Sit back, grab a drink and strap yourself in for a ride on this sonically brilliant, delightfully cheeky romp through ’90s nostalgia that’s easily the most fun you’ll have on or Off Broadway all year!
With the current conditions of the world, it’s no surprise and perhaps even the responsibility of the arts to portray and reflect upon where we are and how we got here. The result is (or can be) impactful and deep yet often heavy work laden with meaning and statements on our state of affairs. Even in comedic or satirical efforts such as Mankind or Jerry Springer the Opera, it’s hard not to contextualize what’s represented on stage with the socio-political climate. But sometimes with such a bitter pill to constantly swallow, one longs for a saccharin-sweet lemon-drop shot to chase it down with.
Thankfully, there’s Cruel Intentions: The ’90s Musical Experience, playing now through its unfortunately final extension April 8th, featuring the larger-than-life personality and charisma of multi-talented actor, producer and star of small screen and social media – Frankie J Grande – as Blaine, the queer, puckish mischief-maker. From the opening chords of The Verve’s “Bitter Sweet Symphony” followed by the full cast introduction via Placebo’s “Every Me and Every You,” we are transported to a more sugar-crusted era.
Cruel Intentions, the 1999 film, was (loosely) based on the 1782 French novel by Pierre Choderlos de Laclos: Les Liaisons Dangereuses – and the plays, ballets, operas and film adaptations which followed. The novel depicts the height of the decadence of the French aristocracy before their inevitable fall during the French Revolution, and the misadventures and manipulations of the ex-lovers and rivals Vicomte de Valmont and Marquise de Merteuil, represented entirely in letters exchanged between the various characters. What could be a more ideal modern setting than the exploits of the spoiled, trust-fund private school brats of the Upper East Side of Manhattan? The over-the-top pretension of these bored, rich adolescents makes the musical, nearly 20 years later, delightfully non-pretentious.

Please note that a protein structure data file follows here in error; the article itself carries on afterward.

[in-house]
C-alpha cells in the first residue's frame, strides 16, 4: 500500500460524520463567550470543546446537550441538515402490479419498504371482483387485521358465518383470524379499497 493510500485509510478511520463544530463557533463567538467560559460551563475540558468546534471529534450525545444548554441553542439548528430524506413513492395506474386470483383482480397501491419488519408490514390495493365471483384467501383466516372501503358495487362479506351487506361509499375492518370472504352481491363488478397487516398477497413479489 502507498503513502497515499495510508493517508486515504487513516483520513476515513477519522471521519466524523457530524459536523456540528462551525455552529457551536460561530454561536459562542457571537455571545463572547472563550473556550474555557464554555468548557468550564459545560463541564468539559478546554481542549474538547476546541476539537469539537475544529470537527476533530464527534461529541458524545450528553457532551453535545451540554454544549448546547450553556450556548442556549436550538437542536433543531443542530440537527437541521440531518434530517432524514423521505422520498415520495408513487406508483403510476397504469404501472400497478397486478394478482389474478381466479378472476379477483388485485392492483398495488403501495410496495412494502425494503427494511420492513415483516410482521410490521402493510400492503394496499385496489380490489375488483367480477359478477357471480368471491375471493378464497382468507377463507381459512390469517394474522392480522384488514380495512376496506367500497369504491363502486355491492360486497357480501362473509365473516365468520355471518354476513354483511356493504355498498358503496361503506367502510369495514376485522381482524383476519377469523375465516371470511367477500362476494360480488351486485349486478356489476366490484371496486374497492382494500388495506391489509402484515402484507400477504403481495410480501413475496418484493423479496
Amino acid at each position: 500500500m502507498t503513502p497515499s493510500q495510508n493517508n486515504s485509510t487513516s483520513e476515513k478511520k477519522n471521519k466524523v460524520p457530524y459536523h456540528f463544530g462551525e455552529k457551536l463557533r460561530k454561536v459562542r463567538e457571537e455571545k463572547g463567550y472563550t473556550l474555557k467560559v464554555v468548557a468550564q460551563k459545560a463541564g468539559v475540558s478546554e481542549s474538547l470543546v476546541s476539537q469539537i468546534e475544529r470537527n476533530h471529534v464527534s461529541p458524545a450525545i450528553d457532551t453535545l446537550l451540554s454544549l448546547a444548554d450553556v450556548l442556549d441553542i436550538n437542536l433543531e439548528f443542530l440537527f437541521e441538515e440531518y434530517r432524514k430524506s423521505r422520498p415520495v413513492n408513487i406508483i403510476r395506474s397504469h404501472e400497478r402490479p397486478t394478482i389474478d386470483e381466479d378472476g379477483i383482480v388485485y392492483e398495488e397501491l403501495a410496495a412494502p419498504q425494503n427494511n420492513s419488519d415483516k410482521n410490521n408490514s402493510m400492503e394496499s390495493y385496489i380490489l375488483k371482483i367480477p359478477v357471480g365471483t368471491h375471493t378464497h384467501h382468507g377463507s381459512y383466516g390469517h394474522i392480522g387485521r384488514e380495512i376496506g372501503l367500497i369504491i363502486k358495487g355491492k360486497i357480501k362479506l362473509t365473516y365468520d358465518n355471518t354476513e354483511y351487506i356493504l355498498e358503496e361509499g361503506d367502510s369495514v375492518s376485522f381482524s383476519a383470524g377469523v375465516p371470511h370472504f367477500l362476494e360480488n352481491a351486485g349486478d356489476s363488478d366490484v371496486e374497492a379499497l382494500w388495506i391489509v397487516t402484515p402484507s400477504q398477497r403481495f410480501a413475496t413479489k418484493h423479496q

For who doesn’t long for a time before Facebook, Instagram, Twitter or YouTube could dictate taste or had the power to create or destroy? This gem is a throwback to an era where even email, as Sebastian, the leading malevolently intentioned man, played with slick seduction and diabolical desire by Constantine Rousouli, croons – was for “geeks and pedophiles.” The late ’90s were the teenage years and incubation period for early Millennials, so you can blame the influence of films like Cruel Intentions, She’s All That and the music of grown-up Mouseketeers such as Britney Spears, Cristina Aguilera and *NSYNC for the “Me Me Me” generation’s posturing and behaviors.
While the French novel and its succeeding incarnations focused more on seduction and battles of wit, Cruel Intentions, like any good teen drama, is all about sex and status. For anyone who has been a teen, these are truly life-and-death concerns. Do you think that Romeo and Juliet would have died for each other if they were in their 30s? Highly unlikely!